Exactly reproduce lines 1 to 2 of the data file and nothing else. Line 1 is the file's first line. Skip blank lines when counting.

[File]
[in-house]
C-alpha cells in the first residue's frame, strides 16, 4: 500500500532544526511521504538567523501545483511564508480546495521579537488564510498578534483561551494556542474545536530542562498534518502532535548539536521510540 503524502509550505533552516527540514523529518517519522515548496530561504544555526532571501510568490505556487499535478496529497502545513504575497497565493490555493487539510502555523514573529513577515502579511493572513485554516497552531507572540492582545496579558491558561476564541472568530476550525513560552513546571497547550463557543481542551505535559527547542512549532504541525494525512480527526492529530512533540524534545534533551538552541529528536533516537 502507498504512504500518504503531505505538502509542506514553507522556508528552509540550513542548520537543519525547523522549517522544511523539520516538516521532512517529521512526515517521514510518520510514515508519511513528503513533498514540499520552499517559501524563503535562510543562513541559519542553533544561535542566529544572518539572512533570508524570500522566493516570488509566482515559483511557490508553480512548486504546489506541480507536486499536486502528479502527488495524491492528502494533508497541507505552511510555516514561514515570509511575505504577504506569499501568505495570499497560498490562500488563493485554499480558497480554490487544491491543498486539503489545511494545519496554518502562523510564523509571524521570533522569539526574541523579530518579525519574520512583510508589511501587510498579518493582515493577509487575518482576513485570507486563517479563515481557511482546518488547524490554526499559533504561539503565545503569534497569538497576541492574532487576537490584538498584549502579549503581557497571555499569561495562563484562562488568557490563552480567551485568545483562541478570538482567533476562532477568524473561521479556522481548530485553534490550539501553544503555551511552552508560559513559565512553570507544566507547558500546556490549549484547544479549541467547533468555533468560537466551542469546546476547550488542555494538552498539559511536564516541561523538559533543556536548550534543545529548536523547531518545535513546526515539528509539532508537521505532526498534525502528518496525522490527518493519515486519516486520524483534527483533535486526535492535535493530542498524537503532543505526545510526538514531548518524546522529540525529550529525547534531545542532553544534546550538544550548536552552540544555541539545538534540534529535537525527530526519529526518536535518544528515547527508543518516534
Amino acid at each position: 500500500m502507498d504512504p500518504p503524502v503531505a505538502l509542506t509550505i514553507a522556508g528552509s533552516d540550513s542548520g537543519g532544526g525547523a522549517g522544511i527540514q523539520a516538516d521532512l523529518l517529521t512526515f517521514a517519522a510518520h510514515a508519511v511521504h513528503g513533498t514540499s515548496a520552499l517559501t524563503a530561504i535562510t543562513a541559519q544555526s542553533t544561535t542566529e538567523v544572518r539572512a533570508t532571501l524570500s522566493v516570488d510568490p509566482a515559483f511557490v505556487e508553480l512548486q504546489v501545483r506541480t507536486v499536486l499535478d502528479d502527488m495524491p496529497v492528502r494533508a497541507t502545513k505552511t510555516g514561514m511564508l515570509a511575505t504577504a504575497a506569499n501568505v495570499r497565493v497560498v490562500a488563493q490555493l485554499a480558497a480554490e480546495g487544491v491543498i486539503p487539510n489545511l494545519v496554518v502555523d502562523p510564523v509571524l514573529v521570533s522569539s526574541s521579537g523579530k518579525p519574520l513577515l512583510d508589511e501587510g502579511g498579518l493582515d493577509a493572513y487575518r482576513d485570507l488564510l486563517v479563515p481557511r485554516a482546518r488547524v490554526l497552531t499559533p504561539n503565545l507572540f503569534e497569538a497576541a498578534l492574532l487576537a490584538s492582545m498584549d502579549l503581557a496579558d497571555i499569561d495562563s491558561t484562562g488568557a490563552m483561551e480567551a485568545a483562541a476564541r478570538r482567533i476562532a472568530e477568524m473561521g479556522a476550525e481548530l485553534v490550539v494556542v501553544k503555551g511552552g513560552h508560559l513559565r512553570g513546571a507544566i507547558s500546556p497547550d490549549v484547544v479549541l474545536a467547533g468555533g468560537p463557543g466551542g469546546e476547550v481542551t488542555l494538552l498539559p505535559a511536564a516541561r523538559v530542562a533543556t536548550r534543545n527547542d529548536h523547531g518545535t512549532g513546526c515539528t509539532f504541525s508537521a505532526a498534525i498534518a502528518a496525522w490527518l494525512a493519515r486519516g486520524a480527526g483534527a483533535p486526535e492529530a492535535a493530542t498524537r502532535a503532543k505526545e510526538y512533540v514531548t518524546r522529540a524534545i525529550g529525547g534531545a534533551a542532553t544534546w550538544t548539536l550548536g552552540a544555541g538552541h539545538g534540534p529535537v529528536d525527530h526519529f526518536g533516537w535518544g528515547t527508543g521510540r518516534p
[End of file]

[in-house]
C-alpha cells in the first residue's frame, strides 16, 4: 500500500532544526511521504538567523501545483511564508480546495521579537488564510498578534483561551494556542474545536530542562498534518502532535548539536521510540 503524502509550505533552516527540514523529518517519522515548496530561504544555526532571501510568490505556487499535478496529497502545513504575497497565493490555493487539510502555523514573529513577515502579511493572513485554516497552531507572540492582545496579558491558561476564541472568530476550525513560552513546571497547550463557543481542551505535559527547542512549532504541525494525512480527526492529530512533540524534545534533551538552541529528536533516537 502507498504512504500518504503531505505538502509542506514553507522556508528552509540550513542548520537543519525547523522549517522544511523539520516538516521532512517529521512526515517521514510518520510514515508519511513528503513533498514540499520552499517559501524563503535562510543562513541559519542553533544561535542566529544572518539572512533570508524570500522566493516570488509566482515559483511557490508553480512548486504546489506541480507536486499536486502528479502527488495524491492528502494533508497541507505552511510555516514561514515570509511575505504577504506569499501568505495570499497560498490562500488563493485554499480558497480554490487544491491543498486539503489545511494545519496554518502562523510564523509571524521570533522569539526574541523579530518579525519574520512583510508589511501587510498579518493582515493577509487575518482576513485570507486563517479563515481557511482546518488547524490554526499559533504561539503565545503569534497569538497576541492574532487576537490584538498584549502579549503581557497571555499569561495562563484562562488568557490563552480567551485568545483562541478570538482567533476562532477568524473561521479556522481548530485553534490550539501553544503555551511552552508560559513559565512553570507544566507547558500546556490549549484547544479549541467547533468555533468560537466551542469546546476547550488542555494538552498539559511536564516541561523538559533543556536548550534543545529548536523547531518545535513546526515539528509539532508537521505532526498534525502528518496525522490527518493519515486519516486520524483534527483533535486526535492535535493530542498524537503532543505526545510526538514531548518524546522529540525529550529525547534531545542532553544534546550538544550548536552552540544555541539545538534540534529535537525527530526519529526518536535518544528515547527508543518516534